Strategies to enhance CAR T cell function in solid tumours utilising coding and non-coding genes
Cancer immunotherapy has emerged as an effective treatment to provide benefits to cancer patients. One of the main treatment modalities of cancer immunotherapy is the adoptive transfer of T cells with genetically engineered receptors known as chimeric antigen receptor (CAR), which has recently emerged as a promising approach for haematological cancers. Although some success has been achieved in treating leukaemia, treatment of solid tumours by this approach is limited mainly due to poor infiltration of cancer targeting lymphocytes and their inhibition by immunosuppressive tumour microenvironment (TME) created by hypoxia, low pH, and immunosuppressive metabolites within solid tumours. In this thesis, we attempted to exploit immunosuppressive metabolites (e.g. adenosine and low pH) in solid TME to reduce their suppressive effect on T cells by designing chimeric receptors with CXCR3 signalling domain fused to the extracellular metabolite sensing receptor. Functionality of these chimeric receptors were assessed using calcium flux assay, ERK phosphorylation assay and migration assays. While the assays were effective at assessing signal transduction via non-modified CXCR3 in response to the cognate ligand, CXCL11, signalling via chimeric receptors was not detected in the presence of respective stimuli. Immunosuppressive molecules in TME also activate protein kinase A (PKA) in T cells which results in the localization of the PKA regulatory subunit 1A (PRKAR1A) to the immune synapse inhibiting several central proteins involved in the T-cell signalling cascade and leading to T cell inactivation. While research have targeted PRKAR1A using peptides to supress its activity, we used a different approach by overexpressing microRNAs (miRNAs) to downregulate PRKAR1A expression. Overexpression of either miR96/183 or miR155 significantly downregulated PRKAR1A expression in HEK293 cells at both mRNA and protein level. We further validated PRKAR1A 3' UTR as a direct target of both miRNAs using luciferase assay. Additionally, miR96/183 and miR155 were found to target other inhibitory proteins of TCR signalling such as TET2, FOXO3 and PTPN2 which might have additional advantage to enhance T cell activation. Consistently, overexpression of miRNA96/183 enhanced IL-2 production while overexpression of miR155 enhanced both IL-2 production and CD69 expression on Jurkat T cells following anti-CD3/CD28 stimulation compared to controls with normal expression of respective microRNAs. We revisited the tetracycline-inducible sleeping beauty system to expand miRNA overexpression approach in CAR T cell therapy and generated a vector to induce miRNA/coding gene overexpression in the presence of tetracycline while constitutively expressing second generation HER2 CAR. To study the effect of miRNA overexpression in HER2 CAR in primary human T cells, a third-generation lentiviral system was also optimised by exploring both single and dual promoter systems to co-express non-coding (miRNA) and coding genes (HER2-CAR and GFP) from the same vector. Although cytokine production (IL-2 and IFN-γ) and CD69 expression were similar between HER2 CAR±miRNA transduced T cells when co-cultured with HER2 positive MCF-7 cells, the profile of phenotypic marker expression was different. Overall, this thesis demonstrates that the miRNA overexpression in T cells could be a useful approach to combat intrinsic inhibitory molecules. The modified sleeping beauty vector and the lentiviral vectors developed in this study can be utilized to combine CAR T cell therapy with other approaches to enhance the efficacy of the treatment in cancer immunotherapy. Therefore, this thesis provides useful resource for the development of various strategies in future to enhance the efficacy of anti-cancer T cells or CAR T cells in solid tumour.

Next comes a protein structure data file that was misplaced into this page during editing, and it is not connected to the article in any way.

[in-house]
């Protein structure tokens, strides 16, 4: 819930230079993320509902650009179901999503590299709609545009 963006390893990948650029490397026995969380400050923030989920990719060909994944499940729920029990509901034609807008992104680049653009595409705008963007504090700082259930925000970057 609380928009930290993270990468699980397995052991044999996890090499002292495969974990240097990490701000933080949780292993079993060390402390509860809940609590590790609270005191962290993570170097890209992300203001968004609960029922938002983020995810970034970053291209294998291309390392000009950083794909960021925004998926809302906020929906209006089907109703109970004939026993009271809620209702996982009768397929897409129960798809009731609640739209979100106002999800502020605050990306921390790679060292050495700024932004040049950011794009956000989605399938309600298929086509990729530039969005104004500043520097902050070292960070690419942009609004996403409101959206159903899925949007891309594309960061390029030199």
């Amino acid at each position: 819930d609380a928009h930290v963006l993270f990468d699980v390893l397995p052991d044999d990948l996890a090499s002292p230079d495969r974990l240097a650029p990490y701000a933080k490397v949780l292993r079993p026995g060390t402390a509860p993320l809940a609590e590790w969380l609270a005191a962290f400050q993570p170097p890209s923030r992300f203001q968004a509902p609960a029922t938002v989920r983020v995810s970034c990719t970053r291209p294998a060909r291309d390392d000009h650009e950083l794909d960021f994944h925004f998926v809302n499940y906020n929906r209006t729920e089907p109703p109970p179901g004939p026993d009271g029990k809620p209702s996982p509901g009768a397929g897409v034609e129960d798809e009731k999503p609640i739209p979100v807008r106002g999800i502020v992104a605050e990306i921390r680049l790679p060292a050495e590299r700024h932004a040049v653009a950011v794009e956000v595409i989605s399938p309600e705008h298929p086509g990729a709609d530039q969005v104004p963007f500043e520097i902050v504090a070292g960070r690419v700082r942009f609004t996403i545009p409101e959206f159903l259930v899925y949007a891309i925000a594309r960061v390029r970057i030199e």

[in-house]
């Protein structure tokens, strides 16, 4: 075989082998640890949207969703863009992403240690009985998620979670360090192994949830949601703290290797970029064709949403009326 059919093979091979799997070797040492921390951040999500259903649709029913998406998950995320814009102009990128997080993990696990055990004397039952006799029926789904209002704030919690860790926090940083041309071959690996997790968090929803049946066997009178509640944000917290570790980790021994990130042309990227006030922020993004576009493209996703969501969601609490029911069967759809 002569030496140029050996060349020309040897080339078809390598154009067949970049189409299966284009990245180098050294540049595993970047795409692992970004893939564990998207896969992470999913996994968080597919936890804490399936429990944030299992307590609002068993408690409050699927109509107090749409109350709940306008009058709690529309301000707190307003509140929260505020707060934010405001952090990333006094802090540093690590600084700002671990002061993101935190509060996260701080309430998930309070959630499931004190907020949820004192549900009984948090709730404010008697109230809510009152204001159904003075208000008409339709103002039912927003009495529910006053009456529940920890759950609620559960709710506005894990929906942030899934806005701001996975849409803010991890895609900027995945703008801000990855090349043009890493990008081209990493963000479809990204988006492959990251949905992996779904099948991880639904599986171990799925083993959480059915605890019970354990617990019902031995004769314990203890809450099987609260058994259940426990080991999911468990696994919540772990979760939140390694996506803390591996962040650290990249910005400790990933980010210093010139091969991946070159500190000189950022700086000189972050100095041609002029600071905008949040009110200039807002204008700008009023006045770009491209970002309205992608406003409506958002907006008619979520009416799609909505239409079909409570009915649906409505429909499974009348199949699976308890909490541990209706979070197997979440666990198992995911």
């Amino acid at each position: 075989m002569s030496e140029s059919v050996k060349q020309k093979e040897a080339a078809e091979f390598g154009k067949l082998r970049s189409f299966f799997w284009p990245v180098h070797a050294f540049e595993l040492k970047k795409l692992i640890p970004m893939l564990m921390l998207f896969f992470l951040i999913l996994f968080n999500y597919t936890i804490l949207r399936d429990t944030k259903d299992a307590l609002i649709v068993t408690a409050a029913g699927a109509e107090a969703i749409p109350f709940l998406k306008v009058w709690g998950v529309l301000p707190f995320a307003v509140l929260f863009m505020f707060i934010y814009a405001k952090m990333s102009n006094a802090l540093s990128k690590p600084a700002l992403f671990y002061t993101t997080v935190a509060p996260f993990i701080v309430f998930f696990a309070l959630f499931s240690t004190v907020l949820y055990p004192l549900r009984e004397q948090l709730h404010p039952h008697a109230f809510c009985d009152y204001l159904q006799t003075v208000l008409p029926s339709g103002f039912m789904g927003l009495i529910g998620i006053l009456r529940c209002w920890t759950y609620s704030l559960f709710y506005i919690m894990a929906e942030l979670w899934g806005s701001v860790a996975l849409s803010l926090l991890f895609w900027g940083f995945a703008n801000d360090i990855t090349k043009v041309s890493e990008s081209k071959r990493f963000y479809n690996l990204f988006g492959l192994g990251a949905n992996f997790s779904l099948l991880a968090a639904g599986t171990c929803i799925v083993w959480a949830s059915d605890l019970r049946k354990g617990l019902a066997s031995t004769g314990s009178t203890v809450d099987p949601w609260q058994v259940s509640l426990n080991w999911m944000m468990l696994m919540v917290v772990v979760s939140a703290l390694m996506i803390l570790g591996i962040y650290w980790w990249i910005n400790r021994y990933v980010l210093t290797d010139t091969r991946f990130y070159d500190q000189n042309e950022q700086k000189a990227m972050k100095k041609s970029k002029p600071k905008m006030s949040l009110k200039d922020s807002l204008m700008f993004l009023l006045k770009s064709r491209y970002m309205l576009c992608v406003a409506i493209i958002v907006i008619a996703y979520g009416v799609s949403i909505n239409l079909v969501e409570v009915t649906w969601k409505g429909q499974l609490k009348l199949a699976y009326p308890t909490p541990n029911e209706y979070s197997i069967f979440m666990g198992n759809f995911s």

Advisor: McLellan, Alexander
Degree Name: Doctor of Philosophy
Degree Discipline: Department of Microbiology and Immunology
Publisher: University of Otago
Keywords: Solid tumour; Protein Kinase A; miRNA; HER2 CAR T cells
Research Type: Thesis